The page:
Study finds disease duration in middle age to be independently related to development of subclinical atherosclerosis and cardiac dysfunction later in life.
Owing to development of type 2 diabetes earlier in life than what was previously seen, adults are living with the disease for a greater number of years and are exposed to extended episodes of hypo and hyperglycemia. The longer time of exposure to glycemic episodes may lead to increased cardiovascular risks. Regardless of the previous studies researching the relationship, it is not clear whether longer duration of diabetes or prediabetes are to blame for to cardiovascular disease often seen in individuals with diabetes. One study conducted by Caroline Fox and colleagues reported the risks of coronary heart disease to be increased with longer duration of diabetes. On the other hand, Lynne Wagenknecht et al, refuted the association between length of the disease and effects on the cardiovascular health, but did determine that established diabetes is to blame for increased risk of atherosclerosis. To clarify the relationship between the length of diabetes or prediabetes on cardiovascular dysfunction and atherosclerosis, CARDIA study was conducted over a period of thirty years. Recently, its results were published in Diabetes Care journal.
Coronary Artery Risk Development in Young Adults (CARDIA) study is a multicenter, population-based cohort study that recruited patients from Birmingham, Chicago, Minneapolis, and Oakland between the ages of 18 and 30 in 1985 and 1986 in hopes of determining the development of clinical and subclinical CV disease due diabetes. Main exclusion criteria for enrollment included diagnosis of diabetes or prediabetes at baseline, and non-completion of CT scan or ECHO during follow-up. The study enrolled 3,628 subjects with similar baseline characteristics. Participants were examined at enrollment, then again at year 2, 5, 7, 10, 15, 20, 25, and 30. Diabetes and prediabetes were diagnosed based on values of fasting plasma glucose levels, percentage of HbA1c, self-report use of anti-diabetic medications, and the oral glucose tolerance test. Number of years with prediabetes or diabetes was counted starting on year 7 of follow-up; for instance, if the patient developed diabetes 10 years after initial inclusion in the trial, that individual was thought to be living with diabetes for 3 years. Subjects were diagnosed with coronary artery calcified plaque (CAC) if they had calcification within their arteries that was corresponding to score greater than 0 in Agatston units.
Throughout the duration of study, 12.7% of patients developed diabetes, while 53.8% developed prediabetes. Subjects lived with diabetes for an average of 10.7 years compared to 9.5 years for prediabetes. Highest fasting plasma glucose and HbA1c levels were seen in those subjects who lived with prediabetes and diabetes longer than 15 years. Independent relationship was established for duration of diabetes and prediabetes and risk of CAC: every 5 years living with the disease increased the risk for CAC by hazard ratio of 1.15 and 1.07 for diabetes and prediabetes, respectively. Subclinical systolic function was affected by duration of diabetes and prediabetes as well; greater number of years with both of the conditions led to worse systolic function, p-value <0.001. Other clinical manifestation that were seen with longer duration of diabetes and prediabetes included: lower ejection fraction, worse longitudinal strain, impaired left ventricular relaxation and diminished left ventricular filling pressure.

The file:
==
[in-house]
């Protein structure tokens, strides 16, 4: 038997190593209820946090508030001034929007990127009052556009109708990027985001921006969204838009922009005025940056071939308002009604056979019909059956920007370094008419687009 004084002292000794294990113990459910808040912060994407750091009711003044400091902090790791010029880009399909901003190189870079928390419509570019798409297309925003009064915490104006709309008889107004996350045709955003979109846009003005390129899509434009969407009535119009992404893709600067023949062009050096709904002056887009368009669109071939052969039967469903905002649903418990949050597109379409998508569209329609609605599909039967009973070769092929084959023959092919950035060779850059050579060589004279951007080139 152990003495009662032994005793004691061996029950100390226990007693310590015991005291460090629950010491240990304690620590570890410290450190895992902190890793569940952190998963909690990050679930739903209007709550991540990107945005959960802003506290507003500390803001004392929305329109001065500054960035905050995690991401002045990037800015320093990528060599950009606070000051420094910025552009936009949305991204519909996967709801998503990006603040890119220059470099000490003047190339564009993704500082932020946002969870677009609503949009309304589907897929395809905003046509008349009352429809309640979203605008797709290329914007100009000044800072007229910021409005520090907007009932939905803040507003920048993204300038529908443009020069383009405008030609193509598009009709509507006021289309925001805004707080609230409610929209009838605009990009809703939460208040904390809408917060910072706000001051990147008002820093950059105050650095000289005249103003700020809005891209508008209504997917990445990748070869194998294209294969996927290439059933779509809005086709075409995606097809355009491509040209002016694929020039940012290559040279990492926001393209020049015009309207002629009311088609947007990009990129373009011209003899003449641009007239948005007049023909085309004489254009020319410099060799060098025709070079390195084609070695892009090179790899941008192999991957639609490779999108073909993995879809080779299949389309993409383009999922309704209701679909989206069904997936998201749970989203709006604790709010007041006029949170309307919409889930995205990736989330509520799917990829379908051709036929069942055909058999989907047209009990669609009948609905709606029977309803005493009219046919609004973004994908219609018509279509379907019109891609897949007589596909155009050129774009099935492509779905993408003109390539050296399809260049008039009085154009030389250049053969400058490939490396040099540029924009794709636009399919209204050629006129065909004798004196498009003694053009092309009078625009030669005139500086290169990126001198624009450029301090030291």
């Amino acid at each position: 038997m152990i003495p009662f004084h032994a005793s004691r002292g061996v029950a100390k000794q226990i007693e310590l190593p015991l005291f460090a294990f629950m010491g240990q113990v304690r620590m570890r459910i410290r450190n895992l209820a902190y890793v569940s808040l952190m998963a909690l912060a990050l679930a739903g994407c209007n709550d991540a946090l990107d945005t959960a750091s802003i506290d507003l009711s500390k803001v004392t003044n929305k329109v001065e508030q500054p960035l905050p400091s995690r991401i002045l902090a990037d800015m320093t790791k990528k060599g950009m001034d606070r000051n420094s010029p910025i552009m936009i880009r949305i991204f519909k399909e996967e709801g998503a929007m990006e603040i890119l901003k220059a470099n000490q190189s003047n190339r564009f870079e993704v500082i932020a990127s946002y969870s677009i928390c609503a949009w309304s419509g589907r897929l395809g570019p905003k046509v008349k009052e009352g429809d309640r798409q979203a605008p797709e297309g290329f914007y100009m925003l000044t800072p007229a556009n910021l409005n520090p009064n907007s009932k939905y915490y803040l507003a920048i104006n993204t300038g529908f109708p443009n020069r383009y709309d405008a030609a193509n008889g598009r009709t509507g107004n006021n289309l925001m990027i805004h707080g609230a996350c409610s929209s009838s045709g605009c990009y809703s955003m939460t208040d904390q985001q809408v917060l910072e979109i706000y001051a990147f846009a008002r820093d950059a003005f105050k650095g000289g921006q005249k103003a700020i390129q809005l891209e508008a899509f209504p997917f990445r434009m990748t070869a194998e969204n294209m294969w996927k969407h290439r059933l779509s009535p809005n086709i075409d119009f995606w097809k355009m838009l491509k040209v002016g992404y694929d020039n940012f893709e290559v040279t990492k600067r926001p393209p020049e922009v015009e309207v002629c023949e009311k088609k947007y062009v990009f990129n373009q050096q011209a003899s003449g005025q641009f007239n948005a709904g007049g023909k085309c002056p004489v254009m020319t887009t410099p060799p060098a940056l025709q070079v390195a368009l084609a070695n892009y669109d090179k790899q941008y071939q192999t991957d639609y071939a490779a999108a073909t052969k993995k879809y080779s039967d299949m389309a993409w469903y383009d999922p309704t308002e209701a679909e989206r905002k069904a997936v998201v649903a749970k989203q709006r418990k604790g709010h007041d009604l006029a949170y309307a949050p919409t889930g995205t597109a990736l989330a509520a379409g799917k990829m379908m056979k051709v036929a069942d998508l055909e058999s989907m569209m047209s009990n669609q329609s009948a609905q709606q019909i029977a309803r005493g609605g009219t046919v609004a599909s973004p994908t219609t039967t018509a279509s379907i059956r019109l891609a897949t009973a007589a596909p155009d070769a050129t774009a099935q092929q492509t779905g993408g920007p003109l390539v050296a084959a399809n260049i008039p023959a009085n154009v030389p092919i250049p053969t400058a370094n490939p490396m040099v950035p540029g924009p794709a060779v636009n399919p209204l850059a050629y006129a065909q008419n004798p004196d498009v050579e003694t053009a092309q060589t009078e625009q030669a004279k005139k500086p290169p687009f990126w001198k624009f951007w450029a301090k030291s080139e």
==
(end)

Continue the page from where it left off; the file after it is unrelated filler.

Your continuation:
Although there are previous studies published that correlate diabetes to atherosclerosis and cardiovascular dysfunction, this study clarifies the impact seen on a population level. Furthermore, this comprehensive study is the only study available to date that shows implications of prediabetes in cardiovascular outcomes. As such, this knowledge may be used to improve cardiovascular health in affected individuals. The relationship between prediabetes and cardiovascular dysfunction was not as strong as it was with diabetes, however, taking into consideration that more and more people are being diagnosed with prediabetes, there could be a large number of individuals affected by subclinical cardiovascular disease.
- Out of 3,628 subjects enrolled in study, there were 12.7% and 53.8% of individuals who developed diabetes and prediabetes, respectively.
- Independent relationship between prediabetes and CVD and diabetes and CVD was established, as shown with HR of 1.07 and 1.15, respectively.
- Longer duration of prediabetes and diabetes correlated to worse systolic dysfunction, impaired ventricular relaxation and filling pressure, and lower ejection fraction.
Jared Reis, Norrina Allen, Michael Bancks, et al. “Duration of Diabetes and Prediabetes During Adulthood and Subclinical Atherosclerosis and Cardiac Dysfunction in Middle Age: The CARDIA Study.” Diabetes Care. 2018. http://care.diabetesjournals.org/content/early/2018/01/08/dc17-2233. Accessed on Jan 2018.
Caroline Fox, Lisa Sullivan, Ralph D’Agostino, et al. “The significant effect of diabetes duration on coronary heart disease mortality: the Framingham Heart Study.” Diabetes Care. 2004. http://care.diabetesjournals.org/content/27/3/704.long. Accessed on Jan 2018.
Lynne Wagenknecht, Ralph D’Agostino, Peter Savage, et al. “The Insulin Resistance Atherosclerosis Study (IRAS). Duration of diabetes and carotid wall thickness.” Stroke 1997. http://stroke.ahajournals.org/content/28/5/999.long. Accessed on Jan 2018.
Lamija Zimic, PharmD(c), University of South Florida, College of Pharmacy